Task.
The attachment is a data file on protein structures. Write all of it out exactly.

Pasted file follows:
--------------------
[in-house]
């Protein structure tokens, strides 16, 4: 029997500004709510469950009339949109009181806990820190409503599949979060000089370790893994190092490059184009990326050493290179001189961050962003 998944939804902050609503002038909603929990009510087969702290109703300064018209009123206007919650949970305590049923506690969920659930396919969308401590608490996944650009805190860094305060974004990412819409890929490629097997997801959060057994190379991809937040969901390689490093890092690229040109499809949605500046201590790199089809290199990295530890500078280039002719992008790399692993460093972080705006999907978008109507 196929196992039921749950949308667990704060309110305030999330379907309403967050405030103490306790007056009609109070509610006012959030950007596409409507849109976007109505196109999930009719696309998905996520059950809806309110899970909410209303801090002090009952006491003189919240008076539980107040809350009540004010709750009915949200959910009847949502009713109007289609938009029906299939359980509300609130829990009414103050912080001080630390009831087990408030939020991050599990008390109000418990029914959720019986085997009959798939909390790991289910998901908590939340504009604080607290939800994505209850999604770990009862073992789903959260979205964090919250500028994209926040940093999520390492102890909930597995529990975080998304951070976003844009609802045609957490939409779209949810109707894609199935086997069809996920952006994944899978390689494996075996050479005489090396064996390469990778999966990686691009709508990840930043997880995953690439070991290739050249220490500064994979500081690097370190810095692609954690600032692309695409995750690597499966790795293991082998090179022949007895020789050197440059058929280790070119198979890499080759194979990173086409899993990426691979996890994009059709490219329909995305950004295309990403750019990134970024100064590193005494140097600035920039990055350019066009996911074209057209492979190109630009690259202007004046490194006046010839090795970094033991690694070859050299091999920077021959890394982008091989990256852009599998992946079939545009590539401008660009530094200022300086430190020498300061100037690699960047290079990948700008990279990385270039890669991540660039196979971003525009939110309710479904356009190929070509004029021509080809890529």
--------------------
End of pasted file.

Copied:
[in-house]
């Protein structure tokens, strides 16, 4: 029997500004709510469950009339949109009181806990820190409503599949979060000089370790893994190092490059184009990326050493290179001189961050962003 998944939804902050609503002038909603929990009510087969702290109703300064018209009123206007919650949970305590049923506690969920659930396919969308401590608490996944650009805190860094305060974004990412819409890929490629097997997801959060057994190379991809937040969901390689490093890092690229040109499809949605500046201590790199089809290199990295530890500078280039002719992008790399692993460093972080705006999907978008109507 196929196992039921749950949308667990704060309110305030999330379907309403967050405030103490306790007056009609109070509610006012959030950007596409409507849109976007109505196109999930009719696309998905996520059950809806309110899970909410209303801090002090009952006491003189919240008076539980107040809350009540004010709750009915949200959910009847949502009713109007289609938009029906299939359980509300609130829990009414103050912080001080630390009831087990408030939020991050599990008390109000418990029914959720019986085997009959798939909390790991289910998901908590939340504009604080607290939800994505209850999604770990009862073992789903959260979205964090919250500028994209926040940093999520390492102890909930597995529990975080998304951070976003844009609802045609957490939409779209949810109707894609199935086997069809996920952006994944899978390689494996075996050479005489090396064996390469990778999966990686691009709508990840930043997880995953690439070991290739050249220490500064994979500081690097370190810095692609954690600032692309695409995750690597499966790795293991082998090179022949007895020789050197440059058929280790070119198979890499080759194979990173086409899993990426691979996890994009059709490219329909995305950004295309990403750019990134970024100064590193005494140097600035920039990055350019066009996911074209057209492979190109630009690259202007004046490194006046010839090795970094033991690694070859050299091999920077021959890394982008091989990256852009599998992946079939545009590539401008660009530094200022300086430190020498300061100037690699960047290079990948700008990279990385270039890669991540660039196979971003525009939110309710479904356009190929070509004029021509080809890529």